Dirk Lefeber has been appointed professor of Glycosylation Disorders, with effect from 1 July 2018. Lefeber leads the research group Glycosylation Disorders in Neurology.Glycosylation is a process by which proteins are modified with different sugars. Variations in this process occur with almost every disease. Although the biological language of our DNA and proteins is already well understood, this is certainly not the case for protein glycosylation.
To gain more insight into this, Dirk Lefeber investigates patients with hereditary metabolic disorders at Radboudumc. Amongst his most important findings is the discovery of several new molecular routes for the incorporation of sugars into the muscle. Understanding such abnormalities has already led to improved diagnostics and new therapies in patient care.
VidiDirk Lefeber (Elst, 1974) studied chemistry at Utrecht University and received his MSc, with honours, in 1997. In 2001, he obtained his PhD on synthetic carbohydrate vaccines against pneumococcal bacteria. He worked as a postdoctoral researcher in infectiology at the University Medical Center Utrecht and subsequently took a staff position in the department of Neurology and the Translational Metabolic Laboratory in Nijmegen. After undertaking a four-year training programme as a laboratory specialist clinical genetics, Lefeber built a research group in the field of Glycosylation Disorders.
He is also leader of the Radboudumc Expertise Center for Disorders of Glycosylation. Lefeber has received various national and international prizes, including a Vidi grant from the NWO.
ProteinsAs professor of Glycosylation Disorders in Neurology, he will focus on the mechanisms of protein glycosylation in (hereditary) neurological diseases. The Lefeber group is developing new technologies to study the glycosylation of proteins, and will use these widely to improve medical science. Through his research, he wants to gain new insights into the process of protein glycosylation in disease, and translate these into improved person-oriented care.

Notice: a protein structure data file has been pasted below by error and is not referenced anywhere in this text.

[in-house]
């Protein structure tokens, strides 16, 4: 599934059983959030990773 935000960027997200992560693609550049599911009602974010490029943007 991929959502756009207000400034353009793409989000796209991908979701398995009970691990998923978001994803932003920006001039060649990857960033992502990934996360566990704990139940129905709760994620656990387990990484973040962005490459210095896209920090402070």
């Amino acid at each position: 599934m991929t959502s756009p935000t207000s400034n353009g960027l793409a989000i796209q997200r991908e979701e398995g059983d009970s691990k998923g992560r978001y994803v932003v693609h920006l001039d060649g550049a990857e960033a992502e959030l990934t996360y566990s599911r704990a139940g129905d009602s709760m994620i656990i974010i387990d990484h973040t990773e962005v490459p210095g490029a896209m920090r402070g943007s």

Related news items
Step-up approach vs open necrosectomy for necrotizing pancreatitis18 April 2019
Another publication of the successful Dutch collaborative group on pancreatitis research with substantial contribution from Radboudumc researchers, Harry van Goor and Kees van Laarhoven.read more
Prophylactic antibiotics reduce hospitalisations and cost in head and neck cancer patients18 April 2019
In European journal of cancer Janneke Ham and colleagues showed that prophylactic antibiotics in locally advanced head and neck cancer patients treated with chemoradiotherapy did not reduce the incidence of (aspiration) pneumonias, but did reduce hospitalisations and tended to be cost-effective.read more
Nontuberculous mycobacteria and fungal co-infections Bonnie and Clyde?18 April 2019
In The European respiratory journal Jakko van Ingen and Sanne Zweijpfenning showed that 40% of patients diagnosed with nontuberculous mycobacterial pulmonary disease also meet diagnostic criteria for chronic pulmonary aspergillosis.read more
ESCMID award for groundbreaking studies on NTM disease18 April 2019
Jakko van Ingen received the ESCMID Young Investigator Award for his groundbreaking work on nontuberculous mycobacterial disease.read more
EU funded project BIOMAP led by Ellen van den Bogaard12 April 2019
Ellen van den Bogaard, theme Inflammatory diseases, leads the research on the experimental validation and functional analysis of identified biomarkers by using advanced organotypic skin models and receives a grant of €258,000.read more